Regarding secondary outcome measures, several measures of family self-reported readiness on technical skills and emotional items revealed significant improvements, including readiness for breastfeeding and for all of the emotional measures. These improvements were also seen after implementation of the family-targeted interventions in 2010 and 2011, suggesting again that family self-assessment of discharge readiness can be impacted with family-centered changes to the discharge preparation process.

Regarding the process measures, nurse familiarity with the family and nurse presence on the infant’s primary team increased significantly; these increases were seen relatively early. The importance of continuity of nursing care was emphasized often during the early years of the initiative, and numerous adjustments to the nursing assignment process were made; however, these changes were not systematically recorded and thus are not able to be correlated to the improvements seen in our process measures.

Of note, and reflective of complex systems in general, not all of our practice changes have led to improvement. For example, although family readiness with breastfeeding improved over the initiative, all of the other measures of technical readiness remained stable. Similarly, although nursing continuity has improved, overall performance is still modest, with only ∼50% of nurses reporting being on the primary team and 65% reporting being familiar with the family at discharge despite a variety of improvement efforts in this area.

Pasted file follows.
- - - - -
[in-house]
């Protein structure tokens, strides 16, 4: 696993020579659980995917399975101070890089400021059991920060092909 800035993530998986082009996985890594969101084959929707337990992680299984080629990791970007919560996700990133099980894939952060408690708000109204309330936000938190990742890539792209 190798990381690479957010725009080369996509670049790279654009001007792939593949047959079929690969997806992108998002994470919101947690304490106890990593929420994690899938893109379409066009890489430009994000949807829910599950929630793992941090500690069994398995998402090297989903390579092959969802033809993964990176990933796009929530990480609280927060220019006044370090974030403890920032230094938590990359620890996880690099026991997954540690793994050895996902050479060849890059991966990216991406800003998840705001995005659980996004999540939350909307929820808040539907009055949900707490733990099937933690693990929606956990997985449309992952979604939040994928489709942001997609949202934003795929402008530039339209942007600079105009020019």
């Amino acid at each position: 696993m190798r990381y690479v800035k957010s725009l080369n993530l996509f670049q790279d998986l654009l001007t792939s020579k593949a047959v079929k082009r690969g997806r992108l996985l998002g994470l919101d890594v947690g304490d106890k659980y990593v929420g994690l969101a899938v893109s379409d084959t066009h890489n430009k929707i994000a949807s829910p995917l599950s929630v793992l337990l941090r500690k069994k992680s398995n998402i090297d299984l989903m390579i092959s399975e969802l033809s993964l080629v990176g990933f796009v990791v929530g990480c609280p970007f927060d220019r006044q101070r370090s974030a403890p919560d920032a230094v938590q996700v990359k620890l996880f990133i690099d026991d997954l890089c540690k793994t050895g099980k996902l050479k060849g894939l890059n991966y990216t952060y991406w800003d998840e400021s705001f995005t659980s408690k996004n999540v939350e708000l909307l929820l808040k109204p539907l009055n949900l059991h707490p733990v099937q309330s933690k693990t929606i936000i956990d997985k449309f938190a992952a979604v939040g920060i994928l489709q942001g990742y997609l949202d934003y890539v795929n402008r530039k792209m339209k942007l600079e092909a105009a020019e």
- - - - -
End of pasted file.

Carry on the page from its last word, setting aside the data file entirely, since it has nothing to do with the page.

Our experience reveals several important themes within QI and reveals the value of applying improvement methodology to complex care practices within the NICU over other common approaches such as development and implementation of policies or guidelines. The core principles of QI include the use of clear statements of aim; the development of appropriate outcome, process, and balancing measures; and the implementation of changes in practice after careful testing. In our initiative, our aims for the project were clearly defined from the start and served to align the efforts of leadership, the improvement team, and the NICU staff. Our aims for the initiative were continuously reinforced at team meetings and leadership reports and facilitated the dedication of new resources to the effort when necessary. On the other hand, our aim statements did not include specific quantitative and time-limited goals for the project, which could have strengthened our efforts.

Perhaps the most important principle revealed by our project is the use of measures for improvement. Although quality metrics are commonly available for clinical outcomes, they are not often used for evaluating complex processes such as discharge planning. We developed a broad set of measures to evaluate numerous elements of discharge planning and discharge readiness, and generated performance reports that were updated monthly. These quantitative monthly reports have been critical to maintaining focus and enthusiasm for this initiative. Importantly, we incorporated the data collection for these measures into the regular workflow of the NICU rather than using a team member or research assistant; completion of the readiness surveys by nurses and families does require additional work, but the time needed is fairly modest, and compliance with survey completion is high, with a survey return rate of >80% of all discharges.